Independent Larry Pressler Wants to End 'Poisonous' Disputes in DC

Created: 21 May, 2014
Updated: 14 October, 2022
4 min read

With the announced retirement of South Dakota U.S. Senator Tim Johnson (D) back in March, it seemed that a takeover of the seat by Republicans was all but certain due to a lack of viable Democratic candidates. However, the surprise reemergence of former Republican Senator Larry Pressler, now running to reclaim his seat as an independent, has served to make the race more interesting

"What I'm trying to do is win," said Larry Pressler in an interview for IVN. "I'm not worried about other candidates. I'm saying what I believe, as I always have, and I'm campaigning as well as I can. I hope to spoil the poisonous system between Republicans and Democrats in Washington, D.C."

Serving two terms in the U.S. House of Representatives and three terms in the U.S. Senate, Pressler was previously a moderate Republican mainly known for being the only one of 9 members of Congress to refuse a bribe from undercover FBI agents in the 1980 Abscam Investigations (depicted in the movie

American Hustle), as well as his work in telecommunications reform. His career in the Senate came to an end when Johnson defeated him in a close 1996 race.

Then in December 2013, long after an attempted political comeback in 2002 and an active post-Senate political life which included reaching across the political aisle to endorse President Barack Obama in 2008 and 2012 and signing an amicus curiae brief in support of same-sex marriage during the Supreme Court's Hollingsworth v. Perry, Pressler announced his candidacy.

So far, Pressler has been critical of both major parties in his campaign.

"I feel both parties have become a little bankrupt on new ideas," he said. "I'm running as an independent because I want to end the poisonous disputes between Republicans and Democrats."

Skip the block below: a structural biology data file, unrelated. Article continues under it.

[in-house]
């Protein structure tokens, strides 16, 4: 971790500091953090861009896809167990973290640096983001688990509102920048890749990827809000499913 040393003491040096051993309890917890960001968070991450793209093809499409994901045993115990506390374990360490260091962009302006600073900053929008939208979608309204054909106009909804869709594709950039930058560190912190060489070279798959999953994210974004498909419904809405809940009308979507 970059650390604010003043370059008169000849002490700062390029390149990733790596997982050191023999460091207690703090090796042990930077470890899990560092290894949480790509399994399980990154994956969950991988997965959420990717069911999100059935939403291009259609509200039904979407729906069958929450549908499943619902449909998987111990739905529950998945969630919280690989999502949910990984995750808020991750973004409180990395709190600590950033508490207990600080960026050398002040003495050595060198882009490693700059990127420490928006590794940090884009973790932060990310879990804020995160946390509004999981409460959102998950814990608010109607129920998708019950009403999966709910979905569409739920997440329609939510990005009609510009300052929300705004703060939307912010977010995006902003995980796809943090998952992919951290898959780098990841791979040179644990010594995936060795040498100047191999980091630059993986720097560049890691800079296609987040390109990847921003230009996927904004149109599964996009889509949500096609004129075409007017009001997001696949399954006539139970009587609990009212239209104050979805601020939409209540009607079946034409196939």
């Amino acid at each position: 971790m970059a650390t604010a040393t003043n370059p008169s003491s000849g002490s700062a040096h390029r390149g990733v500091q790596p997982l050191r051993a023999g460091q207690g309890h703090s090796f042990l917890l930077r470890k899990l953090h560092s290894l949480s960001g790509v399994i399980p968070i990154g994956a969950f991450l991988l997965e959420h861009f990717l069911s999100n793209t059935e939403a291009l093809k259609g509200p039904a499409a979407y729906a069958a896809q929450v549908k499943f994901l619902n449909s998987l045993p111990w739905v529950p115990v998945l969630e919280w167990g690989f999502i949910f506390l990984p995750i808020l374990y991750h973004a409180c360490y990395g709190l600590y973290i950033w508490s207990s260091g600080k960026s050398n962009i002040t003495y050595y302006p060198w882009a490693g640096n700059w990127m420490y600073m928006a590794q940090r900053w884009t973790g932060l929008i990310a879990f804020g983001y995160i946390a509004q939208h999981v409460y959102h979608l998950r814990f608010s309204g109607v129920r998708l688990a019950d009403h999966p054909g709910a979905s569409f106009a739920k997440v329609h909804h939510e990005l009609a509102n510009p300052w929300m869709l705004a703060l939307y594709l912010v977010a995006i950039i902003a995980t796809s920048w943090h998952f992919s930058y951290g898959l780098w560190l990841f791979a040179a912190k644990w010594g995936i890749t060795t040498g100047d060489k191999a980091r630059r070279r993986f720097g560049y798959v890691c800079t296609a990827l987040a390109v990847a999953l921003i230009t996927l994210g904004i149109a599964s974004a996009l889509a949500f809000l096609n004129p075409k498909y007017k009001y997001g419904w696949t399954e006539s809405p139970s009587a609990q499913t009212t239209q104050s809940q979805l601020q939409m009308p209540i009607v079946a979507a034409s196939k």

He also stated that he's using Senator Angus King (I-ME) as a model for what he would like to do in office, admiring his ability to work on several budgetary settlements and hoping that King would be willing to caucus with the Republicans "next time around."

Yet, he isn't willing to discount political parties completely.

"Well, we need parties," Pressler remarked. "In the past, the two-party system has served us well. But for some reason, we are in a point in American history where there is a poisonous hatred between the two parties on issues."

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For example, Obamacare is condemned by all Republicans and praised by Democrats. But if Romney won the election, we would have Romneycare which is almost the same thing and all the Democrats would, I suppose, oppose it and all the Republicans would praise it. That's true in so many debates we have: they're really not about issues, but about which party gets credit, or which party has the idea first, or which party is in control, or so forth."

Pressler is facing extremely heavy competition from former Republican Governor Mike Rounds and Democrat Rick Weiland. An April PPP poll had Rounds at 51 percent, Weiland at 28 percent, and Pressler at 15 percent. Yet despite this, he refuses to engage in any partisan attacks on his opponents.

"While I see that both Mr. Weiland and Mr. Rounds are fine men, I haven't said a word against either of them. I wish them well in their careers," Pressler said.

He added, though, that if either man became a senator, Republican or Democrat, his main concern is the influence all the money they have taken will have. With so much money coming in from special interests and the parties, his major party opponents "will have to fall in on basic votes in terms of behavior in the Senate."

Campaign finance reports also reveal a daunting forecast for the Pressler campaign. Rounds and Weiland have both outspent Pressler by enormous margins.

"I'm getting very little money. That's my main problem running as an independent," Pressler commented. "It's very hard for an independent to raise money."

He added that the reason for this is because the parties and the people who give money expect something in return and when it comes to Pressler, an independent, they are not sure they will get anything in return.

Despite all of this, Pressler remains quite optimistic. His 17 percent support is "astoundingly high" when coupled with the fact that he hasn't "been on TV yet." A recent endorsement from The Centrist Project Voice also made Pressler feel "very honored."

"We probably don't agree on absolutely everything," Pressler said. "But I am an independent. I am environmentally concerned. On fiscal matters, I would describe myself as a moderate conservative. I want to do something about our deficit. But I also want our country to be environmentally clean and I want it to have equal rights."

Photo Credit: Rapid City Journal

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